Seldom will more that one platinum horror be found in a given crystal sphere (campaign universe). Where gold horrors direct the actions of the lesser clockwork horrors, the platinum horror directs the gold horrors.
The weapons of the platinum horror are the same as those of the gold horror: the razor saw and lightning rod. However, the platinum razor saw inflicts 1d12 points of damage and the lightning rod can fire every round for 4d8 points of damage. A saving throw vs. spell is allowed for half damage.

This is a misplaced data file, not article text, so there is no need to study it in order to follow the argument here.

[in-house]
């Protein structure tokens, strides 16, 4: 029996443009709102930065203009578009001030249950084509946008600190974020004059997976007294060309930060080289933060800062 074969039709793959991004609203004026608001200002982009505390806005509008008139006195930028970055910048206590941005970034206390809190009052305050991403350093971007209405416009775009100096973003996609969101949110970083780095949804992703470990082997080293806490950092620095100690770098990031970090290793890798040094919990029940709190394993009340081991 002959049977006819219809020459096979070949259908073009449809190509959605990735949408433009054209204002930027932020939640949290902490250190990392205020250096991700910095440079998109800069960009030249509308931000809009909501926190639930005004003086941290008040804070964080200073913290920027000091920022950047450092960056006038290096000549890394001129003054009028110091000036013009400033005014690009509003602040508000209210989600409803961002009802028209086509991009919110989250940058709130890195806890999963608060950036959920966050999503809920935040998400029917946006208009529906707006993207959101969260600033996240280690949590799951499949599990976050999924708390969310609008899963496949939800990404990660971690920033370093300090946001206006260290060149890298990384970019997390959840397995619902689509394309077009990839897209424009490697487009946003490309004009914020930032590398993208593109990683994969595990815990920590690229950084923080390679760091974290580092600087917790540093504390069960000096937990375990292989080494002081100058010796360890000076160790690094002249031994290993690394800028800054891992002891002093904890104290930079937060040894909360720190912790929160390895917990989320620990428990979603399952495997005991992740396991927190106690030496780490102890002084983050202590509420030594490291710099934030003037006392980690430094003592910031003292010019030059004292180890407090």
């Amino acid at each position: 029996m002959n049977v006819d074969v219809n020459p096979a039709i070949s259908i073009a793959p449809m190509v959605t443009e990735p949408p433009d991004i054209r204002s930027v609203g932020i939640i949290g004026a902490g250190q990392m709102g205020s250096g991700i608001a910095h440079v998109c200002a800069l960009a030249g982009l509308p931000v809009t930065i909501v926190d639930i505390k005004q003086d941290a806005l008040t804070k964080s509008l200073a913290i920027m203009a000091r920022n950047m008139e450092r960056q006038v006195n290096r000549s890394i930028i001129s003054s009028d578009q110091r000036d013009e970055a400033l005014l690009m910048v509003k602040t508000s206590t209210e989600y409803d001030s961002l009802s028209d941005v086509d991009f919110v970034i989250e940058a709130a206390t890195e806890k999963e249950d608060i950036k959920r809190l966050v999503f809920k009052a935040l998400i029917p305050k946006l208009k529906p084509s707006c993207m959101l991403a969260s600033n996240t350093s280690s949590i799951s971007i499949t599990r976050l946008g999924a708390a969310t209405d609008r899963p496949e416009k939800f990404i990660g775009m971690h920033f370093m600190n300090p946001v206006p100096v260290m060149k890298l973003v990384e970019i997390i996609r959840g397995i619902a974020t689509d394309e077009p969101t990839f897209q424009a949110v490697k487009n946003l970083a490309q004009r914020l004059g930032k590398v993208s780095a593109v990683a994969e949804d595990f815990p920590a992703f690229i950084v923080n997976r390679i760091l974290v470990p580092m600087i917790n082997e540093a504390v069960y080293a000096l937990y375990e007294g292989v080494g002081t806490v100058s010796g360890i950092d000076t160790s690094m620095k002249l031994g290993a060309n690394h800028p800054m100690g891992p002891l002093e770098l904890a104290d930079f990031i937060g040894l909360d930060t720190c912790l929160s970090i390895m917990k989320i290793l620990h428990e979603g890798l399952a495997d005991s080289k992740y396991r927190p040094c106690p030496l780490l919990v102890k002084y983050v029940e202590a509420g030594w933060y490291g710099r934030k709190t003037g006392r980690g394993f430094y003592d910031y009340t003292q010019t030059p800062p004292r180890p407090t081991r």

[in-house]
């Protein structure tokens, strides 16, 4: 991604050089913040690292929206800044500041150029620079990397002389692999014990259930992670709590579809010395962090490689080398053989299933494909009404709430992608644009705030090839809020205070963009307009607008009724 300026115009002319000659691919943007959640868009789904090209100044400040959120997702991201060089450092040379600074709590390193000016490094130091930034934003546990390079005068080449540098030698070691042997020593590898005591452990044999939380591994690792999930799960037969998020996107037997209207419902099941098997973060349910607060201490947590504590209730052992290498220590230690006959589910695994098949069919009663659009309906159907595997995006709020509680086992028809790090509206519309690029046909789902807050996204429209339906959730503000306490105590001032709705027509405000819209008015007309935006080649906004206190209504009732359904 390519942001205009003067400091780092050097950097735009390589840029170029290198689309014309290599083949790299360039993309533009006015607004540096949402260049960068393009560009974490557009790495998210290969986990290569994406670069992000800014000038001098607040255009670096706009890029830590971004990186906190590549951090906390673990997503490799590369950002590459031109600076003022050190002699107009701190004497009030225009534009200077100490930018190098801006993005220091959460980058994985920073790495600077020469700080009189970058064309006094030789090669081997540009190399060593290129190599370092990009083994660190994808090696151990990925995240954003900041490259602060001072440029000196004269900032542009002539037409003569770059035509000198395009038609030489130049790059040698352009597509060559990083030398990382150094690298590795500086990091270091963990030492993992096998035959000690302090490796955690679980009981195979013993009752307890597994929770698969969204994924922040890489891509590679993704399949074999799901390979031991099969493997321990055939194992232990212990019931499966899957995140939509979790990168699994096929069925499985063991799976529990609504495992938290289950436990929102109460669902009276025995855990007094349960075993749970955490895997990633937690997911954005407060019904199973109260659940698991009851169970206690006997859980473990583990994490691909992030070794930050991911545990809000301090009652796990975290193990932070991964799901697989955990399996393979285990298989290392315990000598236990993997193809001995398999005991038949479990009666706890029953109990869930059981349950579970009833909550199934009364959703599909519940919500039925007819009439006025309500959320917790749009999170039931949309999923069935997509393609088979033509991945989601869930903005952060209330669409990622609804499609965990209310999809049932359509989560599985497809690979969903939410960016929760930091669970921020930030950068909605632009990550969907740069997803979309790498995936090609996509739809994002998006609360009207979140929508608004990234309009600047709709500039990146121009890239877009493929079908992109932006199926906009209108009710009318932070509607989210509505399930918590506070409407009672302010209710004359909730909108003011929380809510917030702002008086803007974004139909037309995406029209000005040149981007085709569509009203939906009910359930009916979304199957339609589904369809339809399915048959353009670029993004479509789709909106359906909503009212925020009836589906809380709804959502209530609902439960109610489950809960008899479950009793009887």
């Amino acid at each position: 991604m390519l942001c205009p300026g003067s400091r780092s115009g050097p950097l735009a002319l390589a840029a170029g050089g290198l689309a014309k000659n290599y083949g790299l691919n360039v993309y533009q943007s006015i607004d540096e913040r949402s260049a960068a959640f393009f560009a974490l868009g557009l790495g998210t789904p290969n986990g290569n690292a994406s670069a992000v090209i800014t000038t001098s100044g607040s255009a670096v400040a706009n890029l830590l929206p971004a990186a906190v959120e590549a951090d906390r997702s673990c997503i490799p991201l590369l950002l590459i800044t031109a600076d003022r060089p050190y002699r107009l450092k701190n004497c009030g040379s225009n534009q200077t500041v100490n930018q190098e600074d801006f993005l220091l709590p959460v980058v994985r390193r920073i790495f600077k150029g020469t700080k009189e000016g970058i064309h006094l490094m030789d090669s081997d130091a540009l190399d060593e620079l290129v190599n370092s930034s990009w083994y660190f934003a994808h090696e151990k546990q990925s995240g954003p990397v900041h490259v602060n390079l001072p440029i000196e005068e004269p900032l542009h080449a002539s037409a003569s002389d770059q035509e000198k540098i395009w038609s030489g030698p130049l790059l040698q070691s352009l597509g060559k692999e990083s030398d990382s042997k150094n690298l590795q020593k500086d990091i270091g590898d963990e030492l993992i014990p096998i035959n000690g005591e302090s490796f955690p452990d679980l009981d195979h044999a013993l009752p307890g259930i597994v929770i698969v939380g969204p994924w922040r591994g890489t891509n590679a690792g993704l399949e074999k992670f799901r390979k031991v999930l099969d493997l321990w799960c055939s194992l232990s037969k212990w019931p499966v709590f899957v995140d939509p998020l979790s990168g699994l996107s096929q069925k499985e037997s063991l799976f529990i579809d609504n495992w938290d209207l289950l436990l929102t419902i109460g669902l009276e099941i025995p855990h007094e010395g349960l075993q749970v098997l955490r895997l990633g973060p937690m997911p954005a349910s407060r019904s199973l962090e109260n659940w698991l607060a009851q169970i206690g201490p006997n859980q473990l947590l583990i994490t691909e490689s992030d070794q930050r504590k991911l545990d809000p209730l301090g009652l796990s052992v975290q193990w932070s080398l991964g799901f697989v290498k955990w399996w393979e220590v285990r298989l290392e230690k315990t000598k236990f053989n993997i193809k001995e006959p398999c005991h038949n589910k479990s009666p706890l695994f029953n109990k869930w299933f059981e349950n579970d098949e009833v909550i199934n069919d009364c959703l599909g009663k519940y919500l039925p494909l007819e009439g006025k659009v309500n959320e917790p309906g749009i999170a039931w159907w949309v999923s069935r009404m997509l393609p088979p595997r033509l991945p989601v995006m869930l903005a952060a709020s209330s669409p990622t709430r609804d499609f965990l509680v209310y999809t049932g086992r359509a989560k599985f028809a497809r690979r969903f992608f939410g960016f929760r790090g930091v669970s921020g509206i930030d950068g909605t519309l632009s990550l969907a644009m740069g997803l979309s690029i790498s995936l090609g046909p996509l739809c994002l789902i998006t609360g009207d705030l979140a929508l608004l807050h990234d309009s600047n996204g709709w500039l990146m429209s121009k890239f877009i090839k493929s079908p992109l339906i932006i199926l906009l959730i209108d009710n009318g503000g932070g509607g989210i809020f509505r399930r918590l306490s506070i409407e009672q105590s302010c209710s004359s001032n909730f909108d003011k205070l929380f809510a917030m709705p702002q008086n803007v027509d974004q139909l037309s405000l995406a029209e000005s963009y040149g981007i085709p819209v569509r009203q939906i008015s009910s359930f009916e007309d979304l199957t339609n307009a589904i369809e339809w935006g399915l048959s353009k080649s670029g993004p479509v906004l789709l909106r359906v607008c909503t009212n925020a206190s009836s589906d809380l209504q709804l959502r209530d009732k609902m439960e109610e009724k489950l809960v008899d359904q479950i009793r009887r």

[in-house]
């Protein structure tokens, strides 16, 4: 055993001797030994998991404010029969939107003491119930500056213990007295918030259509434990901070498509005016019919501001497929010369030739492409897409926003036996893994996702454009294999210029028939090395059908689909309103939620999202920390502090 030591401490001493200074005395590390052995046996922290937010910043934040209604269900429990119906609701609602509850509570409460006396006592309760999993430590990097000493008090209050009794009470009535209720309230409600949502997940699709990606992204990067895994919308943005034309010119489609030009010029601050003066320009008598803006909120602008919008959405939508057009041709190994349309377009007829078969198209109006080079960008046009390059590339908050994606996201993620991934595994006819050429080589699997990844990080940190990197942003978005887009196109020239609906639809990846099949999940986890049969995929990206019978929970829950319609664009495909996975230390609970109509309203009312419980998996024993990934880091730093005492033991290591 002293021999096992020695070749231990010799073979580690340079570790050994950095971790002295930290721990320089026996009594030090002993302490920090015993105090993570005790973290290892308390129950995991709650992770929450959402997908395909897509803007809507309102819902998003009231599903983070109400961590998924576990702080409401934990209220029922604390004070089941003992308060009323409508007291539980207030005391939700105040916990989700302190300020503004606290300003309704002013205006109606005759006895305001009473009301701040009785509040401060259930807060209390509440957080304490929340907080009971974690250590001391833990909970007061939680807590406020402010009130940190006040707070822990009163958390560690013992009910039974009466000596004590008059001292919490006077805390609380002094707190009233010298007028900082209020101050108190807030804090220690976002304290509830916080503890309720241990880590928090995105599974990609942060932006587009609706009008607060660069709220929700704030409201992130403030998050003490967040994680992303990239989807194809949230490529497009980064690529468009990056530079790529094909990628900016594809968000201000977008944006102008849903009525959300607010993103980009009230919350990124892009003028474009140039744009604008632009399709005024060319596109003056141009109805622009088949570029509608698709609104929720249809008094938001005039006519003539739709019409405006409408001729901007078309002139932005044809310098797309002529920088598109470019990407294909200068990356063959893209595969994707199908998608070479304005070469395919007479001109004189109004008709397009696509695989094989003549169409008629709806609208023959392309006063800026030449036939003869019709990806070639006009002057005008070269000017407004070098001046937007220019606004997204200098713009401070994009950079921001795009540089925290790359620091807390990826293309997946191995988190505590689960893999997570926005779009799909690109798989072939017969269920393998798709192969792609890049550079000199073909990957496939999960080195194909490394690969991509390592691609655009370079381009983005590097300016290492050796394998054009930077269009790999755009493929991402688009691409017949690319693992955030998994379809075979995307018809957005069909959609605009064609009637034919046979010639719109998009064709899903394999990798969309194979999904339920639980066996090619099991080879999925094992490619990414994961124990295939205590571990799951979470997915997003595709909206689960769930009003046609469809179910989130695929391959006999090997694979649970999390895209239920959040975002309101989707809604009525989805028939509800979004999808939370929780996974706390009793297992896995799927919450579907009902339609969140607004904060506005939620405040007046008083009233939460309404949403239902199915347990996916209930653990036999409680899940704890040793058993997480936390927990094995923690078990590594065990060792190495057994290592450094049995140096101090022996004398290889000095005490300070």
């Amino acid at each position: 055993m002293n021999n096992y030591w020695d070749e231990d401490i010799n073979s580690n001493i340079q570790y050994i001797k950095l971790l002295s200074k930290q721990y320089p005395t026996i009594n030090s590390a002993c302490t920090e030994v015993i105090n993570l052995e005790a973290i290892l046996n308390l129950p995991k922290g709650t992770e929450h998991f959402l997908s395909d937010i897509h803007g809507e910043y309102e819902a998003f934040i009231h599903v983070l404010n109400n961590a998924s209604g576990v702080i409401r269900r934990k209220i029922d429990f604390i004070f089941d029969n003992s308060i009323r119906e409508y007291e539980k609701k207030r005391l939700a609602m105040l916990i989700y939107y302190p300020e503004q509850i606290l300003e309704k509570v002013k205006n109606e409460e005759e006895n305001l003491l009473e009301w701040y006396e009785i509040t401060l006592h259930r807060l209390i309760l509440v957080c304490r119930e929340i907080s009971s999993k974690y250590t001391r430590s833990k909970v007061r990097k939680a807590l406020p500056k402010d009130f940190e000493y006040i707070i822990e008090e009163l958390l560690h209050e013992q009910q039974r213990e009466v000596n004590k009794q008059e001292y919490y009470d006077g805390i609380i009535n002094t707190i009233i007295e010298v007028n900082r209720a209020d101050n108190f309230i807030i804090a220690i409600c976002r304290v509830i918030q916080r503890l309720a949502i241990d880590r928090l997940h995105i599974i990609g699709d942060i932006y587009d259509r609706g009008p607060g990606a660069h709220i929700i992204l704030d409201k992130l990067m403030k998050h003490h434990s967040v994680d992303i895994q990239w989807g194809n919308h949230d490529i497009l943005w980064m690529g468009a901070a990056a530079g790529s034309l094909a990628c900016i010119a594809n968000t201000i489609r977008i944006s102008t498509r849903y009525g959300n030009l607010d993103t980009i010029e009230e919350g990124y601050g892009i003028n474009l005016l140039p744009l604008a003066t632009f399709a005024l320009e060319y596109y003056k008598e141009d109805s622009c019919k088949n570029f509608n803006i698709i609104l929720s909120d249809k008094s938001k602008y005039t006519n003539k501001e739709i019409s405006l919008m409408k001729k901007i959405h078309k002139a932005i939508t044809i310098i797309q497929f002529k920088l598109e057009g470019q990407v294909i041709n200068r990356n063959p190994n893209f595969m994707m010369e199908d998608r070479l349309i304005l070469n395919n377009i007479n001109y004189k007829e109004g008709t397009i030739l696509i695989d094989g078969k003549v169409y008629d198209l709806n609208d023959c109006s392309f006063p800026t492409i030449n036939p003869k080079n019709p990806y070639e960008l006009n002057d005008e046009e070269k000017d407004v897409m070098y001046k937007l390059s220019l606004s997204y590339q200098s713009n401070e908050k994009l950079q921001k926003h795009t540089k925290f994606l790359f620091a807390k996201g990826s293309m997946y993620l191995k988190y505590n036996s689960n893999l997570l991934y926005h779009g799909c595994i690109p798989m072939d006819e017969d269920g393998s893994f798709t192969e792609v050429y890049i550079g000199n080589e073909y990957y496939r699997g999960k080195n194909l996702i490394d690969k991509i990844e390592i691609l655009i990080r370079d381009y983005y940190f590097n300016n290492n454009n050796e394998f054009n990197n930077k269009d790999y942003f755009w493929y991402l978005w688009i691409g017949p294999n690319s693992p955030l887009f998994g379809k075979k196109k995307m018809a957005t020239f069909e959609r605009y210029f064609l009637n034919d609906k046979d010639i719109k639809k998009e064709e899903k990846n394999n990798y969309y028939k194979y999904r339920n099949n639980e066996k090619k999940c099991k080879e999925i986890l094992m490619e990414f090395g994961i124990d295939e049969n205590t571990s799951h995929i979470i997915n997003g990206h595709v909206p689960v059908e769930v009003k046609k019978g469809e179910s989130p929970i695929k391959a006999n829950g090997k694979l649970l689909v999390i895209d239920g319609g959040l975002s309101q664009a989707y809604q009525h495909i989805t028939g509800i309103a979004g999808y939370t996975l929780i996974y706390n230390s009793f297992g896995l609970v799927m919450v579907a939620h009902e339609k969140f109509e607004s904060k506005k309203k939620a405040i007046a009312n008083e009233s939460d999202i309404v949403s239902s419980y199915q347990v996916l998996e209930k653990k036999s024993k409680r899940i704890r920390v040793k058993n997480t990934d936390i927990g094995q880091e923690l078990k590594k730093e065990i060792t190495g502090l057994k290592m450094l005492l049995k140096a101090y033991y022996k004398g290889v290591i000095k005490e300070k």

The so-called "father" of the clockwork horror race, only one adamantite horror is known to exist. A cold and calculating entity, the adamantite horror is fond of intricate strategies and devious planning.
When drawn into actual combat, a rare occurrence, the adamantite horror is far from helpless. Its first line of defense is its trusty razor saw. More dangerous than the saw of the platinum horror, the adamantite razor saw inflicts 1d20 damage with a successful attack.
The adamantite horror has no lightning rod, but wields a weapon known as the nightmare stick. Each round, the nightmare stick functions as the 6th-level wizard spell, disintegrate, with a 50-yard range. A saving throw vs. spell is allowed to avoid the deadly effect.